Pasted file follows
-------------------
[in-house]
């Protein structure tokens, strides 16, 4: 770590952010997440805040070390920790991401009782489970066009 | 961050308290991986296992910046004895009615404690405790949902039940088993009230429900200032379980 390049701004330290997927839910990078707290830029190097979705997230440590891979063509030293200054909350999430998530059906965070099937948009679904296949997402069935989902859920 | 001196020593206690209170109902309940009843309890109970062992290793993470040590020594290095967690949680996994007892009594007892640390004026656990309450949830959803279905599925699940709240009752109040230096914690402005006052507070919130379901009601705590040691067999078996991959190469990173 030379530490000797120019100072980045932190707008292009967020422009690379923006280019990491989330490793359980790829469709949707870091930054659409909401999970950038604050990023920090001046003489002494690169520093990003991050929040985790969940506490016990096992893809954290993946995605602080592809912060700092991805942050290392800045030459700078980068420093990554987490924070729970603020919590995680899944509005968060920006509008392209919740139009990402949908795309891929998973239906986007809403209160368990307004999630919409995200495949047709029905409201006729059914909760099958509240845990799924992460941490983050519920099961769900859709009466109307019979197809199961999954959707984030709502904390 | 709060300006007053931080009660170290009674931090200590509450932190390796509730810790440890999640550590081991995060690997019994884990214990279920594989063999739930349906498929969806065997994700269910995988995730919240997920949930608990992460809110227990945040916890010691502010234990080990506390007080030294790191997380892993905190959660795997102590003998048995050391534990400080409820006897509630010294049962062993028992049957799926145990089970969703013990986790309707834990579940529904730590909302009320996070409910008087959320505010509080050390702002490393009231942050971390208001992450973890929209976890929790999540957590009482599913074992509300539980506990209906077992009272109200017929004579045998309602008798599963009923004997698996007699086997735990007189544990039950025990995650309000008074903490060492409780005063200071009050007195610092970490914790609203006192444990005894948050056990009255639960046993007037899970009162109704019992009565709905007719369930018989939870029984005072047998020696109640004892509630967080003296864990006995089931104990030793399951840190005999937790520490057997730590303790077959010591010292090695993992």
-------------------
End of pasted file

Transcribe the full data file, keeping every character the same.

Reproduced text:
[in-house]
């Protein structure tokens, strides 16, 4: 770590952010997440805040070390920790991401009782489970066009 | 961050308290991986296992910046004895009615404690405790949902039940088993009230429900200032379980 390049701004330290997927839910990078707290830029190097979705997230440590891979063509030293200054909350999430998530059906965070099937948009679904296949997402069935989902859920 | 001196020593206690209170109902309940009843309890109970062992290793993470040590020594290095967690949680996994007892009594007892640390004026656990309450949830959803279905599925699940709240009752109040230096914690402005006052507070919130379901009601705590040691067999078996991959190469990173 030379530490000797120019100072980045932190707008292009967020422009690379923006280019990491989330490793359980790829469709949707870091930054659409909401999970950038604050990023920090001046003489002494690169520093990003991050929040985790969940506490016990096992893809954290993946995605602080592809912060700092991805942050290392800045030459700078980068420093990554987490924070729970603020919590995680899944509005968060920006509008392209919740139009990402949908795309891929998973239906986007809403209160368990307004999630919409995200495949047709029905409201006729059914909760099958509240845990799924992460941490983050519920099961769900859709009466109307019979197809199961999954959707984030709502904390 | 709060300006007053931080009660170290009674931090200590509450932190390796509730810790440890999640550590081991995060690997019994884990214990279920594989063999739930349906498929969806065997994700269910995988995730919240997920949930608990992460809110227990945040916890010691502010234990080990506390007080030294790191997380892993905190959660795997102590003998048995050391534990400080409820006897509630010294049962062993028992049957799926145990089970969703013990986790309707834990579940529904730590909302009320996070409910008087959320505010509080050390702002490393009231942050971390208001992450973890929209976890929790999540957590009482599913074992509300539980506990209906077992009272109200017929004579045998309602008798599963009923004997698996007699086997735990007189544990039950025990995650309000008074903490060492409780005063200071009050007195610092970490914790609203006192444990005894948050056990009255639960046993007037899970009162109704019992009565709905007719369930018989939870029984005072047998020696109640004892509630967080003296864990006995089931104990030793399951840190005999937790520490057997730590303790077959010591010292090695993992």